ATHENS, Greece—Greece's Culture Ministry said three shipwrecks from ancient and mediaeval times and large sections of their cargoes have been discovered off the small Aegean island of Kasos.
A statement yesterday said an underwater survey that ended last month also located cannons and other scattered finds—possibly from other foundered vessels that have not yet been pinpointed.
The oldest of the wrecks found was a 2,300-year-old trader.
Its surviving cargo included amphorae—large jars used to transport wine, oil or foodstuffs—and fine tableware.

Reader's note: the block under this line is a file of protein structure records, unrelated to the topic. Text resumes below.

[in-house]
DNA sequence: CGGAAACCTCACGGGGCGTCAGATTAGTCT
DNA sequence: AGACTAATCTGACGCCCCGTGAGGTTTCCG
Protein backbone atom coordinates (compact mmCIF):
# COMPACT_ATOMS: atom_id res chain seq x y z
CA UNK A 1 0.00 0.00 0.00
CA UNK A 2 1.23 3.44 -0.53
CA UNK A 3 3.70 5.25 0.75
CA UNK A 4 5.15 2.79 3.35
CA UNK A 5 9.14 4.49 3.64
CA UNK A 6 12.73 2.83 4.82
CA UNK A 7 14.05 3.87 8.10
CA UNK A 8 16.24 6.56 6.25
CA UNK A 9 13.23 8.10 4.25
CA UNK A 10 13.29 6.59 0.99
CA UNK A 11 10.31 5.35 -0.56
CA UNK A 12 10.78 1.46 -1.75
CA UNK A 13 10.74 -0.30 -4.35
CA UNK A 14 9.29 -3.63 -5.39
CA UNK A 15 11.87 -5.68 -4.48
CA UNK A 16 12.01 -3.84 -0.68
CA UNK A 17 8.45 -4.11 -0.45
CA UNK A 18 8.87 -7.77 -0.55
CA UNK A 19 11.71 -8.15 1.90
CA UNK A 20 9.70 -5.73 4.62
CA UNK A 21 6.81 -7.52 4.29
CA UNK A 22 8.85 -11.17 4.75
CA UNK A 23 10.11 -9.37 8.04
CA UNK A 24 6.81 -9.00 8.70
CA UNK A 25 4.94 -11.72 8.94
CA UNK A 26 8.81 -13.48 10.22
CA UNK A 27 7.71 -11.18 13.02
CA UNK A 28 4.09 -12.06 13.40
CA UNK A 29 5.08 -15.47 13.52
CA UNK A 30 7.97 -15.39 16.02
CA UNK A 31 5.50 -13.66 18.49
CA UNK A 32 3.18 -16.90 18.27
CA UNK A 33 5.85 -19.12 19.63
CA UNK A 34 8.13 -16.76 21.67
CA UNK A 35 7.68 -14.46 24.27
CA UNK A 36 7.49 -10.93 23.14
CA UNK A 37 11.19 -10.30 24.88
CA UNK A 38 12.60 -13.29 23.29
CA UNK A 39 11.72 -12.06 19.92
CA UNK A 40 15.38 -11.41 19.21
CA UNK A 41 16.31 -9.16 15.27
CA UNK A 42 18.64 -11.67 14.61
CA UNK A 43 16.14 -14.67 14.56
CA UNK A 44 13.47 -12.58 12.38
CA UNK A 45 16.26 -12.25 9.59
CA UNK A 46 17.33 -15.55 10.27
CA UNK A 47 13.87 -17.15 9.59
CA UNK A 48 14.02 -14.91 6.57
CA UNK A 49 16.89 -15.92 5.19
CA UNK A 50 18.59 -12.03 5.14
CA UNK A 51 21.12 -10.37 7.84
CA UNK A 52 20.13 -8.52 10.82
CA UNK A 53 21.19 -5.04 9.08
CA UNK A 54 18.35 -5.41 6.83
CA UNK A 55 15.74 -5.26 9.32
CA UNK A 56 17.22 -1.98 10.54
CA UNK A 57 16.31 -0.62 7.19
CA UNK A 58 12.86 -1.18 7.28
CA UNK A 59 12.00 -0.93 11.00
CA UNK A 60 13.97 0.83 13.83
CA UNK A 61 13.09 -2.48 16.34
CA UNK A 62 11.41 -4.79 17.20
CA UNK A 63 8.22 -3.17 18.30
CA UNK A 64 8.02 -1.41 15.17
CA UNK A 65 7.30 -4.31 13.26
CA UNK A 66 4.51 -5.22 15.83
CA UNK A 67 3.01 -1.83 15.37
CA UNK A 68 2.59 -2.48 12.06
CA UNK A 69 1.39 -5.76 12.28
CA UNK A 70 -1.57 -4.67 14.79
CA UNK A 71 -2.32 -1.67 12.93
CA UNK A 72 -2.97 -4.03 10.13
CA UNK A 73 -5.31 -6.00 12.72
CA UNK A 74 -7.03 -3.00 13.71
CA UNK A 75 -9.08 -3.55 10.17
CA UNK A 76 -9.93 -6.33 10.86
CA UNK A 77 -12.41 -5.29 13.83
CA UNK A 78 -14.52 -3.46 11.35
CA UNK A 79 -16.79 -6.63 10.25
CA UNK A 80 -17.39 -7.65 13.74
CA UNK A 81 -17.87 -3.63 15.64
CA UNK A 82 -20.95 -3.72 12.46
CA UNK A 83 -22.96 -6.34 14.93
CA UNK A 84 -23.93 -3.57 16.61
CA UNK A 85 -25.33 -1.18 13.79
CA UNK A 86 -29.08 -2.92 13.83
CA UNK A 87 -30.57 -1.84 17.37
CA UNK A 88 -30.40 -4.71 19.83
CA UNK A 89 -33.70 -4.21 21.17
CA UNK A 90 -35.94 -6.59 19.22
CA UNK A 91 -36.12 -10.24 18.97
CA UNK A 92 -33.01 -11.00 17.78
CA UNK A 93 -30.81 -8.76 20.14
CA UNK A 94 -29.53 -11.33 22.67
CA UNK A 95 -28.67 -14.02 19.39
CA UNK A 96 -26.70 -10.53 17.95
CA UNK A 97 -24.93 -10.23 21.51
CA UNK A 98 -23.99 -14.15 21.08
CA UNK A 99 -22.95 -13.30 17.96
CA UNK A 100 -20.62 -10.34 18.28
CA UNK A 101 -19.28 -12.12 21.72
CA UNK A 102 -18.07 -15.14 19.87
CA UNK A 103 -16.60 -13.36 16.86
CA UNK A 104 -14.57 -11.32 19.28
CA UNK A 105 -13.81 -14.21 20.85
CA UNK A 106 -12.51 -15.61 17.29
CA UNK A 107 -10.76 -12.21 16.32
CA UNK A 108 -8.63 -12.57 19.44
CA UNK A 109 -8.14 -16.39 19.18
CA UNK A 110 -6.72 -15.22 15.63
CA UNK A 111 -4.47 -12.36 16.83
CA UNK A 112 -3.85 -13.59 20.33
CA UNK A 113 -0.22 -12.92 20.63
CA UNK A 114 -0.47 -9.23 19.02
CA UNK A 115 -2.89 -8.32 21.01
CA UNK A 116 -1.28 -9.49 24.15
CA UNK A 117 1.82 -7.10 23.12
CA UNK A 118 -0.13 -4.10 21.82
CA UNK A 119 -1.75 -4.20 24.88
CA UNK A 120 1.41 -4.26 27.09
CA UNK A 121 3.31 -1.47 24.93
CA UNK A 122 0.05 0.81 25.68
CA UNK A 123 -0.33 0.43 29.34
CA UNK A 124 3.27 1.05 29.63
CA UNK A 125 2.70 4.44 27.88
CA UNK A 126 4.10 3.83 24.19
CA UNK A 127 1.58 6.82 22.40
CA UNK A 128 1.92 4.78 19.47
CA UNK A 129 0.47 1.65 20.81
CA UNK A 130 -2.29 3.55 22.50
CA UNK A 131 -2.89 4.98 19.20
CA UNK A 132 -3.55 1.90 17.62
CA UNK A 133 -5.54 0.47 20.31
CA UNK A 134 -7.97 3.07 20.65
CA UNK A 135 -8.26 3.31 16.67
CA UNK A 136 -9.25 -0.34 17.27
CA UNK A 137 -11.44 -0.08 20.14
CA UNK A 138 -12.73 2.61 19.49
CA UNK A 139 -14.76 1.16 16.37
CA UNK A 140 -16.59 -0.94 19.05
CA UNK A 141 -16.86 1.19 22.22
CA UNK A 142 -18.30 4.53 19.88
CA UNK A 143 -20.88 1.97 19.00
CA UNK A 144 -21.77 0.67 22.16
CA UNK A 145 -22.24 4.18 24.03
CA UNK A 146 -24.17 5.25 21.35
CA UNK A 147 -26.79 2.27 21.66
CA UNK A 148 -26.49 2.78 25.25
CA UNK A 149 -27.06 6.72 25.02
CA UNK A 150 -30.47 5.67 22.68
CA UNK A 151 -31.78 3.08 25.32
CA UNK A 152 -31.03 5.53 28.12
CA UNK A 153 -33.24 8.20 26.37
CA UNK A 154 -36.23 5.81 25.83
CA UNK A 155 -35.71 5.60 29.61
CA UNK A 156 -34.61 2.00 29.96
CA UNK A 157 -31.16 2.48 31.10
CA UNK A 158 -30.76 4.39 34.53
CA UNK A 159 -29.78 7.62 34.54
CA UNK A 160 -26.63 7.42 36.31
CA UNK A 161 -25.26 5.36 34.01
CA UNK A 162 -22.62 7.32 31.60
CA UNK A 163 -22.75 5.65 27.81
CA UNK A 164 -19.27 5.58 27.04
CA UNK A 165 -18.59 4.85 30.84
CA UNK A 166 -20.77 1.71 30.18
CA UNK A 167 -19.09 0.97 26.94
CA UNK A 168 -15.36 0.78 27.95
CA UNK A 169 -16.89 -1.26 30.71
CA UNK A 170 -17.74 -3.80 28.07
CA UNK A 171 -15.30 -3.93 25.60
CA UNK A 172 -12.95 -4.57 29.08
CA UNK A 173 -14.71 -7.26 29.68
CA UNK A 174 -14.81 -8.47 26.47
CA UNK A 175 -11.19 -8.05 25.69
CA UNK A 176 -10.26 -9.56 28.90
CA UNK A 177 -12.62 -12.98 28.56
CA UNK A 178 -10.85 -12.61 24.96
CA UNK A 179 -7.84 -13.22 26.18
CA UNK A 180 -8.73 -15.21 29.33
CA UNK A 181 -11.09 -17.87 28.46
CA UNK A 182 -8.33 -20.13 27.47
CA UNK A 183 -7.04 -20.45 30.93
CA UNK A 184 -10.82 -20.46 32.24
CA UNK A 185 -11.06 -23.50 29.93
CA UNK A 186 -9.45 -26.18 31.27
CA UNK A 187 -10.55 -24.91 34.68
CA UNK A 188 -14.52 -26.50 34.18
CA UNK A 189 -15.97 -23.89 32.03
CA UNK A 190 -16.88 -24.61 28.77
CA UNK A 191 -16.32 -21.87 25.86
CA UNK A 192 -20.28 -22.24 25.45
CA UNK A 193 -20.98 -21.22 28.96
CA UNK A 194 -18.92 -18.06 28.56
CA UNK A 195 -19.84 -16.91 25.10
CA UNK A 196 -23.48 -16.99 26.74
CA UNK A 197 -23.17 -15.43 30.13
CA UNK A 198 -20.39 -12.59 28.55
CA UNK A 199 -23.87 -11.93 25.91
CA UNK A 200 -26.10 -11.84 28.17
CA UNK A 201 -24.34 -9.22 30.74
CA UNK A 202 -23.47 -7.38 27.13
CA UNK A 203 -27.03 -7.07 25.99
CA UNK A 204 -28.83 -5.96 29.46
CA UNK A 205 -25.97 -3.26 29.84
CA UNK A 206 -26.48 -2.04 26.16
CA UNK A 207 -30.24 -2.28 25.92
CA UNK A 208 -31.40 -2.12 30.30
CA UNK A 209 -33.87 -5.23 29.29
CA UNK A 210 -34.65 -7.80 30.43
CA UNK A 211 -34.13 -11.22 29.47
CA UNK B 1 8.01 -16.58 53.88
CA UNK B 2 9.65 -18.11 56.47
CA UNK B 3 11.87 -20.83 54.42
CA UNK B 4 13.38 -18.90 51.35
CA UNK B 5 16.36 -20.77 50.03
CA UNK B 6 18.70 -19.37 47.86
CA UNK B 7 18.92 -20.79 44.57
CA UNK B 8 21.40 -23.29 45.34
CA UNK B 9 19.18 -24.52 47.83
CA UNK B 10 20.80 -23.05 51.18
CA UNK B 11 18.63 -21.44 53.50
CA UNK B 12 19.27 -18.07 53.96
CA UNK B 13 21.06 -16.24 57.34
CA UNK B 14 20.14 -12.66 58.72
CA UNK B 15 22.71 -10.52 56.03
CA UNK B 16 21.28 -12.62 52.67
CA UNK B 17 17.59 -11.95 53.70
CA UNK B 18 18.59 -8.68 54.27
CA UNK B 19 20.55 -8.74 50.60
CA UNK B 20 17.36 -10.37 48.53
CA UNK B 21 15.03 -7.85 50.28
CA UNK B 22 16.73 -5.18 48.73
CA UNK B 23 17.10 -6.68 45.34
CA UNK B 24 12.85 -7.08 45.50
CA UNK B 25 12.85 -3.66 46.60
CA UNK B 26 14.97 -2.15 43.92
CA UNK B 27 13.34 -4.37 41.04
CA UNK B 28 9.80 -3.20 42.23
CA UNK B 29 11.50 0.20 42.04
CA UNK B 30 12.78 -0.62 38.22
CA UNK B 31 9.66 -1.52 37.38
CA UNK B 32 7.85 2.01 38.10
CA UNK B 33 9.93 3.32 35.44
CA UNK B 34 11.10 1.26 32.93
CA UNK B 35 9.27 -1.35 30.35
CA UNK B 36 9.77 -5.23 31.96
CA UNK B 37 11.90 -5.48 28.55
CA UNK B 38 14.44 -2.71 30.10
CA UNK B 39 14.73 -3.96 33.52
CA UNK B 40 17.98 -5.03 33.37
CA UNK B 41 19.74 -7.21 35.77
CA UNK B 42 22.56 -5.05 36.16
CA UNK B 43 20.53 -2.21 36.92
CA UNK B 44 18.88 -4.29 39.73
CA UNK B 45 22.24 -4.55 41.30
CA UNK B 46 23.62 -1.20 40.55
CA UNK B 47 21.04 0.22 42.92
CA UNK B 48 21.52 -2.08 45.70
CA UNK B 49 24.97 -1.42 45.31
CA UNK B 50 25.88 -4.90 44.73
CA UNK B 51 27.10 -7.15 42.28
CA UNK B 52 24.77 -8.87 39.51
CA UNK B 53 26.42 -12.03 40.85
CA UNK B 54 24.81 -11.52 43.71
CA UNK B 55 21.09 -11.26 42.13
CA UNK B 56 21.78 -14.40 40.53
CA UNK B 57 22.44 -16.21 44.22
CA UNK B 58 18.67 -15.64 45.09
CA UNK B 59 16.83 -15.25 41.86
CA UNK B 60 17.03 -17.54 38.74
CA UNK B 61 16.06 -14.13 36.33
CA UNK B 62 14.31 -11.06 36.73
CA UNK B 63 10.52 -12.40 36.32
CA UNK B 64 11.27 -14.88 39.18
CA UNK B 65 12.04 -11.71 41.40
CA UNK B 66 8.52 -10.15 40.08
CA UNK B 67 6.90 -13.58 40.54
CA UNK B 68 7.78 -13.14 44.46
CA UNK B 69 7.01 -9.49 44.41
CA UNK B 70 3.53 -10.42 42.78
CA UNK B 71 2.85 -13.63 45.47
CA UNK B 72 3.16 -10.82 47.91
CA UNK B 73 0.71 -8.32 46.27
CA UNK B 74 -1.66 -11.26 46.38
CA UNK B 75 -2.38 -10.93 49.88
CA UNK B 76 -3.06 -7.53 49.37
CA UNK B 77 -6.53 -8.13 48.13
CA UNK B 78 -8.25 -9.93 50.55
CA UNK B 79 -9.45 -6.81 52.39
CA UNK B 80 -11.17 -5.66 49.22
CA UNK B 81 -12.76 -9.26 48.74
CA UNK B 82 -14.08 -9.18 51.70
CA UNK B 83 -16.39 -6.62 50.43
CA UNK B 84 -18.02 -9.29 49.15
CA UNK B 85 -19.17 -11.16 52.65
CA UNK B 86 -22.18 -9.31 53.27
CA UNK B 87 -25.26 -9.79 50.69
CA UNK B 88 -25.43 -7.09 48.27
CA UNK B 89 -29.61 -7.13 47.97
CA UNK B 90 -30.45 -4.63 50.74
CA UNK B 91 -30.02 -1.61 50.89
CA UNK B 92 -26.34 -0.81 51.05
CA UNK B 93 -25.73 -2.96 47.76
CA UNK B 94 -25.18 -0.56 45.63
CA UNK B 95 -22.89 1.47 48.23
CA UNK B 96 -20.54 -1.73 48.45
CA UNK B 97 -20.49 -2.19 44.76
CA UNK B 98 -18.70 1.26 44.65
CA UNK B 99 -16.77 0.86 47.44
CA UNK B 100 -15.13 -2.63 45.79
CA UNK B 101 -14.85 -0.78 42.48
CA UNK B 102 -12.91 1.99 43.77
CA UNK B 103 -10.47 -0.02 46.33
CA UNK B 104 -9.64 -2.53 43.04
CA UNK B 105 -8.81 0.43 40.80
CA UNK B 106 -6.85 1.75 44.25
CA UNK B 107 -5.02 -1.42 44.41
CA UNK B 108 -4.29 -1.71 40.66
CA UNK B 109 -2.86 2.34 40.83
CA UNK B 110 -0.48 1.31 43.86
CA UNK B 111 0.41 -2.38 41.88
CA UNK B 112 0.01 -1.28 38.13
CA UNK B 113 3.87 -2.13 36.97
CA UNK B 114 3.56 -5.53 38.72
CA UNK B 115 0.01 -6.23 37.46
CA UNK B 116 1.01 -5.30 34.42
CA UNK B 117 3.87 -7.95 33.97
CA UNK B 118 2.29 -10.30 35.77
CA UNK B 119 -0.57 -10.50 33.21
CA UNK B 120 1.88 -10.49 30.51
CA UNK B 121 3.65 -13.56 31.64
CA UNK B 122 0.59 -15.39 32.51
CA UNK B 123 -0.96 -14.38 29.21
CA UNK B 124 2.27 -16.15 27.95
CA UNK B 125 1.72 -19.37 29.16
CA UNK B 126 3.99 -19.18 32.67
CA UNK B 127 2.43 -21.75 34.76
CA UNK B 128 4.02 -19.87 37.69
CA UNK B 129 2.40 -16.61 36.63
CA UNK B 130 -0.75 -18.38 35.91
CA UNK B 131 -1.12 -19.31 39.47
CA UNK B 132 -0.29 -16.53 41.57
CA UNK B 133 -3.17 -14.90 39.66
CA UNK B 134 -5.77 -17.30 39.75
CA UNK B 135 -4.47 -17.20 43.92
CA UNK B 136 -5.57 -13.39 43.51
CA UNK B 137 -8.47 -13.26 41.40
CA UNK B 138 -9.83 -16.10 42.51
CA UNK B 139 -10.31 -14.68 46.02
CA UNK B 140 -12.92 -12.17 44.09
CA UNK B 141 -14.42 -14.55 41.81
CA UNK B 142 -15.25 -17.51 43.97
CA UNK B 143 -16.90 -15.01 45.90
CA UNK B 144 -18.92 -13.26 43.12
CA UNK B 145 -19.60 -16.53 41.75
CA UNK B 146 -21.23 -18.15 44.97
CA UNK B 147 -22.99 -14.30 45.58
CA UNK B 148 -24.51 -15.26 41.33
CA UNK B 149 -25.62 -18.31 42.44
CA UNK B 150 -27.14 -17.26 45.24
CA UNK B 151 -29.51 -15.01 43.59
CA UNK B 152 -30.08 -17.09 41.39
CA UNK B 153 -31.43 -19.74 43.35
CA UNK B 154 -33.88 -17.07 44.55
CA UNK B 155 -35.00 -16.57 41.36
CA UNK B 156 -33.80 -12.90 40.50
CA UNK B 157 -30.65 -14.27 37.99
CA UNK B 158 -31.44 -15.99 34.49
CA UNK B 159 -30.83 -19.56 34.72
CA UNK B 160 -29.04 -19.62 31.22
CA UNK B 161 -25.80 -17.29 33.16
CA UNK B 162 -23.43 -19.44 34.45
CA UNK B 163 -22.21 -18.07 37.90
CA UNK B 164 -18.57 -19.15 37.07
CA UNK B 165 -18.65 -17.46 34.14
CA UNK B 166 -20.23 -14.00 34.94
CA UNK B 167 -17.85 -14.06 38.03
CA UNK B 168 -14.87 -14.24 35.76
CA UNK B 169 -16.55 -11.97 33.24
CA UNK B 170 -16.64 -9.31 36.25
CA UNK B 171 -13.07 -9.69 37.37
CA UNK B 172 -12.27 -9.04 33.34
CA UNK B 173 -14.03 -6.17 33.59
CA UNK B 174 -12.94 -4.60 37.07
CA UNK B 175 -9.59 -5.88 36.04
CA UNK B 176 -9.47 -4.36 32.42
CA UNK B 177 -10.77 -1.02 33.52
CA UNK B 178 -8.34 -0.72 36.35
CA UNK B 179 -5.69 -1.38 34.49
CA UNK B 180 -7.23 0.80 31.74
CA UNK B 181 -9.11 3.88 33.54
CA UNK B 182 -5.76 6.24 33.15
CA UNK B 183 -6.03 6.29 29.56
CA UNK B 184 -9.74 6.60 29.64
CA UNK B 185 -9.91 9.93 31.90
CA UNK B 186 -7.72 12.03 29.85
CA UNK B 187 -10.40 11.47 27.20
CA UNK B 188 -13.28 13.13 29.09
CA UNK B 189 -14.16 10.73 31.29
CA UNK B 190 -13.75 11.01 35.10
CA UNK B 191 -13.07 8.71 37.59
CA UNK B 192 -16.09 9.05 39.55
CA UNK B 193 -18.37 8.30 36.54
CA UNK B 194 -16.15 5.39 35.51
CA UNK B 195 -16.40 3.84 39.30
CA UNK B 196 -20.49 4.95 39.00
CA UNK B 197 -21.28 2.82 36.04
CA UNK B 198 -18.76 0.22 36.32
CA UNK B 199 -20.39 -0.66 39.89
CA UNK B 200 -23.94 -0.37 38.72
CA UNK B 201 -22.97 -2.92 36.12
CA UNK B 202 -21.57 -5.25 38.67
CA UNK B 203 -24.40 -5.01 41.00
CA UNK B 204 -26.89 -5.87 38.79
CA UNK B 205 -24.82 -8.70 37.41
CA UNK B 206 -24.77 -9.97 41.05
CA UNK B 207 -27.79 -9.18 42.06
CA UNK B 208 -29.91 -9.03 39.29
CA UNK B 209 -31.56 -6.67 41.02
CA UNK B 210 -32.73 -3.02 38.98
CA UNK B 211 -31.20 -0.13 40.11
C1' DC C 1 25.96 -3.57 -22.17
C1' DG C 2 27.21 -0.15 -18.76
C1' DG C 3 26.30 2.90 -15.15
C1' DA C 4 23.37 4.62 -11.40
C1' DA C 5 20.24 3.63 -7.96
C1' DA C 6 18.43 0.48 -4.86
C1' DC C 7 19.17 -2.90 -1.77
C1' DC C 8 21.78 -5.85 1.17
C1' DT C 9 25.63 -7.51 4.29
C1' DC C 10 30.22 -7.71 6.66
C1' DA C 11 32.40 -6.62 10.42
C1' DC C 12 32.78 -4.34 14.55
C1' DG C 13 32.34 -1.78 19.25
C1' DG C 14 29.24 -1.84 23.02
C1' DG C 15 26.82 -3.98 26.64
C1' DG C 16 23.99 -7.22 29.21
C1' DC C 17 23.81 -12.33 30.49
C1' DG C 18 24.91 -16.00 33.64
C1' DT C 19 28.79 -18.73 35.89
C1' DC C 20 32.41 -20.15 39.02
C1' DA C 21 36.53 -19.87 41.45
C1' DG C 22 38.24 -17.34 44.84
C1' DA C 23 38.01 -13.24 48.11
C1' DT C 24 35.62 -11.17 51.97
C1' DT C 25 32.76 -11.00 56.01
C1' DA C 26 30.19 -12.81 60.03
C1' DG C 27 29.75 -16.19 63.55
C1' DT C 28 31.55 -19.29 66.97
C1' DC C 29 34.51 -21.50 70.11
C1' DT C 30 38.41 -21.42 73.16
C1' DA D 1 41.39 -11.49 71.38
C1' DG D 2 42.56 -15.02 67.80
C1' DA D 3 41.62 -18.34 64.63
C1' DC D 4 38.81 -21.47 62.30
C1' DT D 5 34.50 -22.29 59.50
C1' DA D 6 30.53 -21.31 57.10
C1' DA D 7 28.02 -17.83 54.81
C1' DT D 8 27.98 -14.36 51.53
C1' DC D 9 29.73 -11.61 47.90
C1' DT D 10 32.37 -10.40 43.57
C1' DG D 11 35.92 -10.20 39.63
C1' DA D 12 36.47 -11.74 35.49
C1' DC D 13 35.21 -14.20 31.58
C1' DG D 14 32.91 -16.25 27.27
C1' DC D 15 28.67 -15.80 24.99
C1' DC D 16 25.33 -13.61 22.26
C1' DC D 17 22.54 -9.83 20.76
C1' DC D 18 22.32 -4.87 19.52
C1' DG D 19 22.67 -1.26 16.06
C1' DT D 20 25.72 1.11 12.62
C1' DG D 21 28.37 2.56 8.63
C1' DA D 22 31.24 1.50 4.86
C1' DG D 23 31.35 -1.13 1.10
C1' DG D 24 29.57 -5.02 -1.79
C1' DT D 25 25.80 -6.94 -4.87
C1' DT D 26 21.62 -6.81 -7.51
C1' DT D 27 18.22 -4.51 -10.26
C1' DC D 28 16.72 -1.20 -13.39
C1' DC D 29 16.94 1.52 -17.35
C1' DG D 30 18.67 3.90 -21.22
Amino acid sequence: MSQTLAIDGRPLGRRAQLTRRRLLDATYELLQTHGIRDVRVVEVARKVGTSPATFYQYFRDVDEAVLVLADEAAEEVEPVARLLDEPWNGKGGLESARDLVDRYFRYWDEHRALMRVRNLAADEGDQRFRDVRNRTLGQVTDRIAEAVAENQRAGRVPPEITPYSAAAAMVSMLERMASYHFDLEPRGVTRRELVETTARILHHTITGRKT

Archaeologists also located five stone anchors in the wreck.
The two other ships dated to the 1st century B.C. and the 8th-10th century A.D.
Kasos lies between Crete and Rhodes on what is still a key trade route linking the Aegean Sea with the Middle East.